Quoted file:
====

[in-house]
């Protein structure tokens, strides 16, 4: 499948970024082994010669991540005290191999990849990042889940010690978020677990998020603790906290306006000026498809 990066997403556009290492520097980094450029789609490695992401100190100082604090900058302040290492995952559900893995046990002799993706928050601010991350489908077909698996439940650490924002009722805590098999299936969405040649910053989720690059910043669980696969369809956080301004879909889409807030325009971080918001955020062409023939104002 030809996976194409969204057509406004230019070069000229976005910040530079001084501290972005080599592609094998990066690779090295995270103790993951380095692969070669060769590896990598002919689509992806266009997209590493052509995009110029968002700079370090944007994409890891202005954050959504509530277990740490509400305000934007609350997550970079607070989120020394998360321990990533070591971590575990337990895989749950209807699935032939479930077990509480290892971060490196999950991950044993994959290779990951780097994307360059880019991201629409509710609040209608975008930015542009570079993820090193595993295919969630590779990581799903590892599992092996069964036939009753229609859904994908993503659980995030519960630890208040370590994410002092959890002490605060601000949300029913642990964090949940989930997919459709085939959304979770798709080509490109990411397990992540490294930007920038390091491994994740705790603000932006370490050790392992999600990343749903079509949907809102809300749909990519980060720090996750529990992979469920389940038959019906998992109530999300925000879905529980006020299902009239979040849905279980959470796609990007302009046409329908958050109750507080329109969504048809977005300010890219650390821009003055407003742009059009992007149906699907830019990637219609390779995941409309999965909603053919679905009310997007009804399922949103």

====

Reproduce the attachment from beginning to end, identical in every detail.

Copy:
[in-house]
């Protein structure tokens, strides 16, 4: 499948970024082994010669991540005290191999990849990042889940010690978020677990998020603790906290306006000026498809 990066997403556009290492520097980094450029789609490695992401100190100082604090900058302040290492995952559900893995046990002799993706928050601010991350489908077909698996439940650490924002009722805590098999299936969405040649910053989720690059910043669980696969369809956080301004879909889409807030325009971080918001955020062409023939104002 030809996976194409969204057509406004230019070069000229976005910040530079001084501290972005080599592609094998990066690779090295995270103790993951380095692969070669060769590896990598002919689509992806266009997209590493052509995009110029968002700079370090944007994409890891202005954050959504509530277990740490509400305000934007609350997550970079607070989120020394998360321990990533070591971590575990337990895989749950209807699935032939479930077990509480290892971060490196999950991950044993994959290779990951780097994307360059880019991201629409509710609040209608975008930015542009570079993820090193595993295919969630590779990581799903590892599992092996069964036939009753229609859904994908993503659980995030519960630890208040370590994410002092959890002490605060601000949300029913642990964090949940989930997919459709085939959304979770798709080509490109990411397990992540490294930007920038390091491994994740705790603000932006370490050790392992999600990343749903079509949907809102809300749909990519980060720090996750529990992979469920389940038959019906998992109530999300925000879905529980006020299902009239979040849905279980959470796609990007302009046409329908958050109750507080329109969504048809977005300010890219650390821009003055407003742009059009992007149906699907830019990637219609390779995941409309999965909603053919679905009310997007009804399922949103």